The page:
Friday, February 18, 2011

Exorcist sex scandal
Exorcist sex scandal raises questions on the Rite, and the Right
February 17, 2011, 11:50 am Posted by David Gibson

Father Thomas Euteneuer was the longtime head of Human Life International (HLI) who developed a reputation for blasting anyone he deemed insufficiently pro-life by his own exacting standards. (Reporting on the resignation of a friend of his, which I did when Scranton Bishop Martino stepped down, could also be sufficient to earn his ire, as Euteneuer characterized me as “anti-Catholic” and a “dishonest hack” with a “sick media mind.” That’s okay as I’ve been called far worse, and I was in good company in that Euteneuer included “many” American bishops in his condemnation. He also said Father Jim Martin should “hang up his collar” and Sean Hannity was a “heretic.” All in a day’s work.)

Euteneuer in recent years had also become a popular exorcist, flying around the country casting out demons. But in at least one case he also crossed sexual boundaries with a young woman. He resigned from HLI last August to wide praise from many Catholic conservatives and HLI itself. But lingering questions by some suspicious former fans of his and reporting by The Palm Beach Post (Euteneuer’s home diocese is in Palm Beach) finally shook out the truth last month. Or most of the truth, as there are apparent discrepancies between Euteneuer’s confession of a single lapse and allegations from several other women.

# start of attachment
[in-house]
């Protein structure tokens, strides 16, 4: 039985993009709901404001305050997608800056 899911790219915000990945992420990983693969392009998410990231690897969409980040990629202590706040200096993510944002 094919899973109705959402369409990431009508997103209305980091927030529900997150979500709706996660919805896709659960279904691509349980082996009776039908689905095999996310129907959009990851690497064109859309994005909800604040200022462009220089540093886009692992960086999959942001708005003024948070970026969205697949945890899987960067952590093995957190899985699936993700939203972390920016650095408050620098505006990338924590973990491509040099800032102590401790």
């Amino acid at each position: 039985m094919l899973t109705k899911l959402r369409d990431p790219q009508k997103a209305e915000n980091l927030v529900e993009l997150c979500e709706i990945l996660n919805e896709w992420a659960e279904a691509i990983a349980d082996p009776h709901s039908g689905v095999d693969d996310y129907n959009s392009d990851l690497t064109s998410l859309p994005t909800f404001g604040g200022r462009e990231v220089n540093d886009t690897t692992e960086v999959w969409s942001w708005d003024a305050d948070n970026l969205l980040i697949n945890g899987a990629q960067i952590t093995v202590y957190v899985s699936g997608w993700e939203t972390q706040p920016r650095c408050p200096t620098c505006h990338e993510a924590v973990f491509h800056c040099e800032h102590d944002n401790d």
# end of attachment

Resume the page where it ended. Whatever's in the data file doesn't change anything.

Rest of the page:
I have a write-up on the whole saga at PoliticsDaily.

Palm Beach Bishop Gerald Barbarito has told his priests that Euteneuer is “undergoing intensive evaluation and counseling” but said no decision had been made on when Euteneuer would return to ministry.

This is a big hit for the hardline pro-life movement, and the movement isn’t helped by a contingent of Euteneuer loyalists who see his fall as evidence of his grace. But it also raises serious questions about policies regarding exorcism which, as The New York Times reported last November, is increasingly in demand and is encouraging the bishops to try to train more exorcists. But it seems there are no set rules preventing an exorcist from being alone with a person in his care. This seems like it could be problematic, given the terribly uncertain nature of possession (real demons or mental illness or both?) and the vulnerability of the victim and the correspondingly powerful sway of the priest.

Euteneuer’s fate as a priest may answer some questions about how the church will deal with these questions, but a wider policy review may be in order.

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